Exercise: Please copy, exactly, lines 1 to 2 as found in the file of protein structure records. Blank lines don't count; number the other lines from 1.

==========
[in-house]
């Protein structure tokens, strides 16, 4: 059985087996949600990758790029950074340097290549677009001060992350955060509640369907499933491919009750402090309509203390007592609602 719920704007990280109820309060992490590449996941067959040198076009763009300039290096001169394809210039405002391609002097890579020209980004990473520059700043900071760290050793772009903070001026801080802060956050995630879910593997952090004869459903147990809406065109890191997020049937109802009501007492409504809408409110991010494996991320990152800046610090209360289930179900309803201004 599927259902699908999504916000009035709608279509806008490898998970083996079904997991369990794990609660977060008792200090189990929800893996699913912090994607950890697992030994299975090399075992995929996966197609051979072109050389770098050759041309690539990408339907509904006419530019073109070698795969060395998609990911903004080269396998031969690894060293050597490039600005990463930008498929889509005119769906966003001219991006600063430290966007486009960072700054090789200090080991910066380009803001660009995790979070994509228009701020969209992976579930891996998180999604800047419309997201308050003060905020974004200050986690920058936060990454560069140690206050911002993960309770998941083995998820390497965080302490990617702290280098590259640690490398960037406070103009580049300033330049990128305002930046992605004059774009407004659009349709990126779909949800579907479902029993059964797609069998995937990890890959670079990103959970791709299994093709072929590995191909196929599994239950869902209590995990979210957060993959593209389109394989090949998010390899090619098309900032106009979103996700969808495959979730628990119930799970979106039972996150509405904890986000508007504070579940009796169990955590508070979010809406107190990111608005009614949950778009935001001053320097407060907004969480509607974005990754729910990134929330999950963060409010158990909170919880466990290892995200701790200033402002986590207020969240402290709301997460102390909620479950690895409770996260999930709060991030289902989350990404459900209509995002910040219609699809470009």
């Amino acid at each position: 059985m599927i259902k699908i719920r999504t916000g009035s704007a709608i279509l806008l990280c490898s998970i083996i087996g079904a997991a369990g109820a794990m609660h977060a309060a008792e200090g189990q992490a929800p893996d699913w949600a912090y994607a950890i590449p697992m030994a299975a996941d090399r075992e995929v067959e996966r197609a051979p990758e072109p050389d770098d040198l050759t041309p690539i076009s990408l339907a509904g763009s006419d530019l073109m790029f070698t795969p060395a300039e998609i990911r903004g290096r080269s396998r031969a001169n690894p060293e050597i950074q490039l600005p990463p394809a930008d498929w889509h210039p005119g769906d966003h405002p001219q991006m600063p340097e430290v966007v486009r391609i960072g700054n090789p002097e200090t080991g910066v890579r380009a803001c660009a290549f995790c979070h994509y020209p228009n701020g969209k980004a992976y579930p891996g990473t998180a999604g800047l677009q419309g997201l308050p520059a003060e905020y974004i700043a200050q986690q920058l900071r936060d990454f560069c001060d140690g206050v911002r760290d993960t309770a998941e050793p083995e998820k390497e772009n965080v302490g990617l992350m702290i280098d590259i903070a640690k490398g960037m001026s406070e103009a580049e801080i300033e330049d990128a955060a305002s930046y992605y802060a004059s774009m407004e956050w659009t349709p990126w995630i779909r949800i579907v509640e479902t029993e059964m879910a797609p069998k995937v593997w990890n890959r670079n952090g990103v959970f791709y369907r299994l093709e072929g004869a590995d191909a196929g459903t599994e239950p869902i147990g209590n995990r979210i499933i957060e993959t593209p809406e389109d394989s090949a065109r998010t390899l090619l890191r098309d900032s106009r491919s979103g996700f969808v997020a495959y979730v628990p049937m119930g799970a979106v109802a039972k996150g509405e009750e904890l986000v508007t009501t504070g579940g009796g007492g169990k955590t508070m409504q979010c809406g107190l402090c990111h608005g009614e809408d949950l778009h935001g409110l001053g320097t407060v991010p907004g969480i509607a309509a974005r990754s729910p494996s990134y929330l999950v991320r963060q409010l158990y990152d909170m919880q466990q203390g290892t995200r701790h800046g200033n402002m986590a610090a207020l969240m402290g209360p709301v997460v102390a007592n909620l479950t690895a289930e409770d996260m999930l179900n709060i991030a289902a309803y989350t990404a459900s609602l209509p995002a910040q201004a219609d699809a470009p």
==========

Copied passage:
[in-house]
């Protein structure tokens, strides 16, 4: 059985087996949600990758790029950074340097290549677009001060992350955060509640369907499933491919009750402090309509203390007592609602 719920704007990280109820309060992490590449996941067959040198076009763009300039290096001169394809210039405002391609002097890579020209980004990473520059700043900071760290050793772009903070001026801080802060956050995630879910593997952090004869459903147990809406065109890191997020049937109802009501007492409504809408409110991010494996991320990152800046610090209360289930179900309803201004 599927259902699908999504916000009035709608279509806008490898998970083996079904997991369990794990609660977060008792200090189990929800893996699913912090994607950890697992030994299975090399075992995929996966197609051979072109050389770098050759041309690539990408339907509904006419530019073109070698795969060395998609990911903004080269396998031969690894060293050597490039600005990463930008498929889509005119769906966003001219991006600063430290966007486009960072700054090789200090080991910066380009803001660009995790979070994509228009701020969209992976579930891996998180999604800047419309997201308050003060905020974004200050986690920058936060990454560069140690206050911002993960309770998941083995998820390497965080302490990617702290280098590259640690490398960037406070103009580049300033330049990128305002930046992605004059774009407004659009349709990126779909949800579907479902029993059964797609069998995937990890890959670079990103959970791709299994093709072929590995191909196929599994239950869902209590995990979210957060993959593209389109394989090949998010390899090619098309900032106009979103996700969808495959979730628990119930799970979106039972996150509405904890986000508007504070579940009796169990955590508070979010809406107190990111608005009614949950778009935001001053320097407060907004969480509607974005990754729910990134929330999950963060409010158990909170919880466990290892995200701790200033402002986590207020969240402290709301997460102390909620479950690895409770996260999930709060991030289902989350990404459900209509995002910040219609699809470009």